Greetings in the Name of the Lord.
I’m the guy in the black dress that was tapping on the window of your car at 5:45am. And, yeah, I know: when you’re sitting in your car with nothing on but your underwear, a priest is pretty much the last person you want to see. But, in the future, if you refrain from parking behind churches, you’ll significantly lower the odds of that kind of encounter.
There’s a good deal more advice that I would have given you, but you didn’t roll down the window when I tapped on it the second time. In fact, neither of you looked at me; you just started the car, backed away, and drove off.
I can’t say that I blame you. I mean, it was a pretty weird way for me to start the morning, and I had on all my clothes. Nevertheless, on the off chance that you might happen to read this column, I thought I would go ahead and let you know what I would have said if you had given me a chance to actually speak to you.
I’m sure that you believe that you know everything that you need to know about sex. After all, you’ve probably looked at lots of porn, and you most likely have all sorts of friends who’ve tried all sorts of things, and chances are good that you had to sit through those classes at school where they talk about how to do it safely and how to avoid STD’s and how to make sure everyone involved has given their consent. But what you clearly don’t understand is that sex is sacred.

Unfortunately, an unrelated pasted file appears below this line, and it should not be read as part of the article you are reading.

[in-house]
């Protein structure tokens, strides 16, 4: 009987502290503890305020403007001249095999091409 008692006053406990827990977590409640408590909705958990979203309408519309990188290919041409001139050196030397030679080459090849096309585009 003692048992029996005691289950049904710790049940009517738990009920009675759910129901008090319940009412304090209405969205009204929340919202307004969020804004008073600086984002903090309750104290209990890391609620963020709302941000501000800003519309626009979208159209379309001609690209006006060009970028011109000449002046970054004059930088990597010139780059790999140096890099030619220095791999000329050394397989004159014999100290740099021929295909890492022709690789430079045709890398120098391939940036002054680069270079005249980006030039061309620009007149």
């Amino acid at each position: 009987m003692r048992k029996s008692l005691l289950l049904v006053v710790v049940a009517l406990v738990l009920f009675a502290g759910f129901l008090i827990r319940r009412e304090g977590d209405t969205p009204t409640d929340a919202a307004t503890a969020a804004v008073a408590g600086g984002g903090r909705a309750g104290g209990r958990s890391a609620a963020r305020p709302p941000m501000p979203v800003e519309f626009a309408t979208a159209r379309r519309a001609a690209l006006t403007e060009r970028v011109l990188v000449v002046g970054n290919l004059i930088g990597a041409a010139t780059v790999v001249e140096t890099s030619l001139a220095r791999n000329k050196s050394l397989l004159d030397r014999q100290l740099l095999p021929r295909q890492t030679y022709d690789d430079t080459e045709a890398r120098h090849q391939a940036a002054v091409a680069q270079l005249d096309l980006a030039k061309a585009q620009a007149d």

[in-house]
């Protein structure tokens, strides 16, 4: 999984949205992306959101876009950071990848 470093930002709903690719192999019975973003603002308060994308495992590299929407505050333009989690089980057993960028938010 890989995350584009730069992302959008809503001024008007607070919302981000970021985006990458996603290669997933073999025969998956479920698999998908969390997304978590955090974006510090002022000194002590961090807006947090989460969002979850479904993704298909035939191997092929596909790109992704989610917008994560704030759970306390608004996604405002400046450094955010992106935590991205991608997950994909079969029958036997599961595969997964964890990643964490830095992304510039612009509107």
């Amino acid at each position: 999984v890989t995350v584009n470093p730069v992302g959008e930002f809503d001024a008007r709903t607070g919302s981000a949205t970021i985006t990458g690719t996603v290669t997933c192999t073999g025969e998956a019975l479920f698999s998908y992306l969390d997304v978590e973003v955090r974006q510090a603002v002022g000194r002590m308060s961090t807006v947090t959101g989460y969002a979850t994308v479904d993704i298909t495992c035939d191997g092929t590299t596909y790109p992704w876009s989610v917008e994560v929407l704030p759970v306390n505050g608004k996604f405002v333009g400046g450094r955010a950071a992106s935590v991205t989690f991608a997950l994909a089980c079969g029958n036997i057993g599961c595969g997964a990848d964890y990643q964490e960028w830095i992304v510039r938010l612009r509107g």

And, sure, that’s not a word that people use very often in connection with sex, but, in Holy Orthodoxy, we believe that sex is a gift from the Most Holy Trinity, and anything that comes to us from the Father, Son, and Holy Spirit is sacred. In fact, we often hold weddings in the building just a few yards from where you were parked, and in those services we actually thank the Most Holy Trinity for all the sex that the couple will enjoy across the years. Here’s a selection from one of those prayers: “Do Thou bless this marriage, and give unto Thy servants a peaceful life, length of days, chastity, love for one another in the bond of peace. Count them worthy to see their children’s children; preserve their bed undefiled and give them of the dew of heaven.”
That’s what happens when sex is used properly—it’s the sacred expression of a life-long love; it creates a bond of peace, and it leads to children and grandchildren. But you’re never going to experience any of that as long as sex is just something you do in a parked car.
Which leads us to the biggest irony of all in this odd and awkward situation: You’re probably thinking that this is all about control; you’re probably convinced that we Orthodox Christians want to tell people when they can and can’t have sex. But you’re wrong. What we Orthodox want is for couples like you to get the most out of sex. We want the two of you to experience the bond of peace and the dew of heaven.
But the only way that’s going to happen is if you understand that sex is sacred. And the only way you can receive all the blessings that accompany that sacred gift is through marriage. So, hopefully, one day, I’ll see the two of you again—fully clothed, please—and we can talk about what that might look like.